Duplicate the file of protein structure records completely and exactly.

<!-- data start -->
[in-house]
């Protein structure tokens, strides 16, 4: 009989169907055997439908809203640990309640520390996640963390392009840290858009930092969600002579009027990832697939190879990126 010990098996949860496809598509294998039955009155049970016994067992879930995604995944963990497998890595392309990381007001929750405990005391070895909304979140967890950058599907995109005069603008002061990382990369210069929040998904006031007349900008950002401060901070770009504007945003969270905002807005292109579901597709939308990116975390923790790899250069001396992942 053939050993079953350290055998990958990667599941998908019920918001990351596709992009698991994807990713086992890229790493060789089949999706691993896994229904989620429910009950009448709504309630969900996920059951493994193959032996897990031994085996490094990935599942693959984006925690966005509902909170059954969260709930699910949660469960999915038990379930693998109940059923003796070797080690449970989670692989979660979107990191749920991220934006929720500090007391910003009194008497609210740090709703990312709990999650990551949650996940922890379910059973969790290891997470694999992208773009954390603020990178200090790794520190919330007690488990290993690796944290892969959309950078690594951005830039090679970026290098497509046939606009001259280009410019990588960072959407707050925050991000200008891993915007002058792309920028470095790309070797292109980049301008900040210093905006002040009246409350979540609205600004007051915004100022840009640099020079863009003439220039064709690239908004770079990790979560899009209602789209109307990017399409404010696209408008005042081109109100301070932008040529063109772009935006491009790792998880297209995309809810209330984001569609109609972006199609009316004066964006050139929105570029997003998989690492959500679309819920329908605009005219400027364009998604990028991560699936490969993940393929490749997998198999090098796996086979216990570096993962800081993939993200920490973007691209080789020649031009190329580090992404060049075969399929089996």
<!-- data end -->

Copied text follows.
[in-house]
């Protein structure tokens, strides 16, 4: 009989169907055997439908809203640990309640520390996640963390392009840290858009930092969600002579009027990832697939190879990126 010990098996949860496809598509294998039955009155049970016994067992879930995604995944963990497998890595392309990381007001929750405990005391070895909304979140967890950058599907995109005069603008002061990382990369210069929040998904006031007349900008950002401060901070770009504007945003969270905002807005292109579901597709939308990116975390923790790899250069001396992942 053939050993079953350290055998990958990667599941998908019920918001990351596709992009698991994807990713086992890229790493060789089949999706691993896994229904989620429910009950009448709504309630969900996920059951493994193959032996897990031994085996490094990935599942693959984006925690966005509902909170059954969260709930699910949660469960999915038990379930693998109940059923003796070797080690449970989670692989979660979107990191749920991220934006929720500090007391910003009194008497609210740090709703990312709990999650990551949650996940922890379910059973969790290891997470694999992208773009954390603020990178200090790794520190919330007690488990290993690796944290892969959309950078690594951005830039090679970026290098497509046939606009001259280009410019990588960072959407707050925050991000200008891993915007002058792309920028470095790309070797292109980049301008900040210093905006002040009246409350979540609205600004007051915004100022840009640099020079863009003439220039064709690239908004770079990790979560899009209602789209109307990017399409404010696209408008005042081109109100301070932008040529063109772009935006491009790792998880297209995309809810209330984001569609109609972006199609009316004066964006050139929105570029997003998989690492959500679309819920329908605009005219400027364009998604990028991560699936490969993940393929490749997998198999090098796996086979216990570096993962800081993939993200920490973007691209080789020649031009190329580090992404060049075969399929089996």